SOCORRO, N.M., August 2, 2000 -- Administrators at New Mexico Tech have reallocated some of the university's current resources -- both human and fiscal -- in order to establish an on-campus Advising Resource Center for its students.
The new Advising Resource Center, which was created in response to directives spelled out in the university's Strategic Plan, is being developed as a centralized counseling and tutoring center and resource library for both students and faculty.
A recent internal study focusing on students' "First-Year Experience" at New Mexico Tech also recommended that the university take immediate steps to form an advising center as a means of increasing both student enrollment and retention at the state-funded research university.
"In order not to reinvent the wheel, we first looked at models of advising centers which already had been established at other universities," says Herbert M. Fernandez, New Mexico Tech's Vice President for Institutional Development. "We then took what was best about these other programs and custom fit it to New Mexico Tech and to the particular needs of Tech students."
Ultimately, it was Tech President Daniel H. López who made the final decision to go ahead with creating the school's new Advising Resource Center, but only under the stipulation that it be done with current resources in a cost-effective manner.
"In order to make the Advising Resource Center a cost-effective proposal, we merged the Admission Office with Student Services to come up with an entirely new umbrella organization -- Student Affairs," explains Fernandez. "After examining the implications of this initial reallocation of human resources, President López then furnished the remainder of the financial resources needed to establish the Advising Resource Center. . . . If he hadn't acted decisively in a timely manner on the proposal, New Mexico Tech would have had to wait several more years before it could implement a new advising center."
Elaine DeBrine Howell, who previously served as a counselor and coordinator of academic support at New Mexico Tech, has been picked to head Tech's Advising Resource Center.
"The Advising Resource Center currently is in a transition period between development and implementation," DeBrine Howell says, "but we're moving forward with a lot of good ideas for programming. Right now, I'm in the process of meeting with the chairpersons of the academic departments to determine how the Advising Resource Center can assist the faculty in their delivery
DeBrine Howell envisions the center as a place where Tech students can come to get answers to questions about academic issues, preliminary class schedules, study skills, time management, coping with stress, and establishing career goals.
In addition, a planned resource library will lend technical support to faculty advisors, as well as students.
"A student who wants to build up his or her study skills will be able to come in to the center and check out books, view videos, and work with interactive software programs," DeBrine Howell points out.
"Since we are a small school, we have the advantage of offering one-on-one interactions between students and the faculty," she says. "Our students are able to be guided by the experts in their fields from the very beginning. The Advising Resource Center will be able to facilitate that very important relationship between students and faculty.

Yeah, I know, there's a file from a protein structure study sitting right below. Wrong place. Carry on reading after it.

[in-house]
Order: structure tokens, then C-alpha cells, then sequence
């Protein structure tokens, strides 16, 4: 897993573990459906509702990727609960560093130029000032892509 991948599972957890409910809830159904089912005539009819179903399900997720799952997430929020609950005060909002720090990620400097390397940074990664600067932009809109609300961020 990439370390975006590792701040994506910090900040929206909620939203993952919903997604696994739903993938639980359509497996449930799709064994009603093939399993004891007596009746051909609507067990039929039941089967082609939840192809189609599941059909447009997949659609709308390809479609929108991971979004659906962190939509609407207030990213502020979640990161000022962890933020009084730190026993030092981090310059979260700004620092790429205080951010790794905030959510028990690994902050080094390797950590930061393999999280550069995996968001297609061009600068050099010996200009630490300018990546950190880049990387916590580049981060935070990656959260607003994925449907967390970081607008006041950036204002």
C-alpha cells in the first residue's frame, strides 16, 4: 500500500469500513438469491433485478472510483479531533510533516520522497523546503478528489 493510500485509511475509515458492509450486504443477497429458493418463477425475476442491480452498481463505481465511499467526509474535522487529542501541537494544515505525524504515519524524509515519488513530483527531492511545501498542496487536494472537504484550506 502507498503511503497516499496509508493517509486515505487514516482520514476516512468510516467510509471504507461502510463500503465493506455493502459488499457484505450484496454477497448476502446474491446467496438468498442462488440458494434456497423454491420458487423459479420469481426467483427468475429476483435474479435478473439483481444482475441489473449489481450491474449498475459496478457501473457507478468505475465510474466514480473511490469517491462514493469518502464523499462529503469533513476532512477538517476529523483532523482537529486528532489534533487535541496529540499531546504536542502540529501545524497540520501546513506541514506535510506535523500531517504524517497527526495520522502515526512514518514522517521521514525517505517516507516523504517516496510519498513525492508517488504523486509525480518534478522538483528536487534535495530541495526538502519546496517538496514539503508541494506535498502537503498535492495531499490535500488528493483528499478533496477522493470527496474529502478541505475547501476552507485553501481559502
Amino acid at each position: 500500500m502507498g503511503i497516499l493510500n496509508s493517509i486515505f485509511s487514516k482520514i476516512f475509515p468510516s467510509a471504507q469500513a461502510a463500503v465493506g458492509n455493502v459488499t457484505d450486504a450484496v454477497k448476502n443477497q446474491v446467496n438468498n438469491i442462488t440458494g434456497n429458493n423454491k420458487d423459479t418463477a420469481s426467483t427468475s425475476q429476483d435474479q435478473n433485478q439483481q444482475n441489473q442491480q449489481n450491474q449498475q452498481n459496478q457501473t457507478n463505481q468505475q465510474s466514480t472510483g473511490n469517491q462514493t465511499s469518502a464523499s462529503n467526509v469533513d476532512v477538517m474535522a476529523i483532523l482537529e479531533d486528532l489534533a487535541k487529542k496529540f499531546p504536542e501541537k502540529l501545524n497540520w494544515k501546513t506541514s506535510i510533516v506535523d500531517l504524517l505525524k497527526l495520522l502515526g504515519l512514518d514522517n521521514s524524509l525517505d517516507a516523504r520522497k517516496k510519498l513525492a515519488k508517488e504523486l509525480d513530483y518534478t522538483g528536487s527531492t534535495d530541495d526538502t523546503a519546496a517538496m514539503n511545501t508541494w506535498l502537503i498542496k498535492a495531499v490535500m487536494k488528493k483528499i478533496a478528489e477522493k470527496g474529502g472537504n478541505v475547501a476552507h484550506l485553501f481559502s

"Using the Advising Resource Center won't be a one-shot deal for most students," DeBrine Howell continues. "We're really set up to be a multi-resource center which focuses on problem- solving. And, that's something a student can use throughout his or her career. Although we may not be able to solve all the problems a student might encounter here at Tech, we will at least be able to find out who can."
DeBrine Howell says she and her staff will continue to coordinate their efforts with all of Tech's various academic departments, student organizations, and individual students and faculty members.
"Retention is a big issue at this university and most others around the country," DeBrine Howell adds, "and the single most important factor in ensuring students stay to complete their education is providing them with a personal connection to your campus. . . . A student's advisor can be that connection."
Although the Advising Resource Center is not yet set up to deliver all the services that DeBrine Howell and other Tech administrators foresee, the new center is scheduled to be fully operational about the same time New Mexico Tech's First-Year Experience student retention program begins building up steam -- sometime prior to the 2001 fall semester.
As for the other new campus office which was created by the recent reorganization -- the Student Affairs Office -- former director of Tech's Admission Office, Melissa Jaramillo Fleming, is now in charge of overseeing that newly created organization.
"In establishing the new Student Affairs Office, it was our hope to also contribute more to the Strategic Plan's goal of increasing student retention at New Mexico Tech," Jaramillo Fleming says. "As such, we will now be able to concentrate on enrollment management by combining and directing our efforts toward improving both recruitment and retention at the university."
The Student Affairs Office -- which includes Tech's Admission Office, Minority Programs, International Programs, Career Services, and the Student Health Center -- is destined to play a larger role in Tech students' lives, Jaramillo Fleming points out, since by its very nature, students will tend to have more contact with the Student Affairs Office from the time they are first recruited to the time they prepare for graduation and begin looking for jobs.
"The real beauty of this merger of the Admission Office and what used to be Student Services into Student Affairs is that it was all done with personnel and money that were already there," Jaramillo Fleming says.